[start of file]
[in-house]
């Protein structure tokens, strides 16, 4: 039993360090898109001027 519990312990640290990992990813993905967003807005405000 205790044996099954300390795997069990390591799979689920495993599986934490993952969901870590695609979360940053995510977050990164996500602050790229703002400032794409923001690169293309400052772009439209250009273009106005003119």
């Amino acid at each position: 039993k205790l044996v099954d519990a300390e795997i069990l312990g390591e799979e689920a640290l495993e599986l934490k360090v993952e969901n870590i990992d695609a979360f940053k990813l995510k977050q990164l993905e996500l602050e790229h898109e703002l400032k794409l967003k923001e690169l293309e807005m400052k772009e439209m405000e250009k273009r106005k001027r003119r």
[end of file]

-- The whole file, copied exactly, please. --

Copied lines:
[in-house]
């Protein structure tokens, strides 16, 4: 039993360090898109001027 519990312990640290990992990813993905967003807005405000 205790044996099954300390795997069990390591799979689920495993599986934490993952969901870590695609979360940053995510977050990164996500602050790229703002400032794409923001690169293309400052772009439209250009273009106005003119």
């Amino acid at each position: 039993k205790l044996v099954d519990a300390e795997i069990l312990g390591e799979e689920a640290l495993e599986l934490k360090v993952e969901n870590i990992d695609a979360f940053k990813l995510k977050q990164l993905e996500l602050e790229h898109e703002l400032k794409l967003k923001e690169l293309e807005m400052k772009e439209m405000e250009k273009r106005k001027r003119r």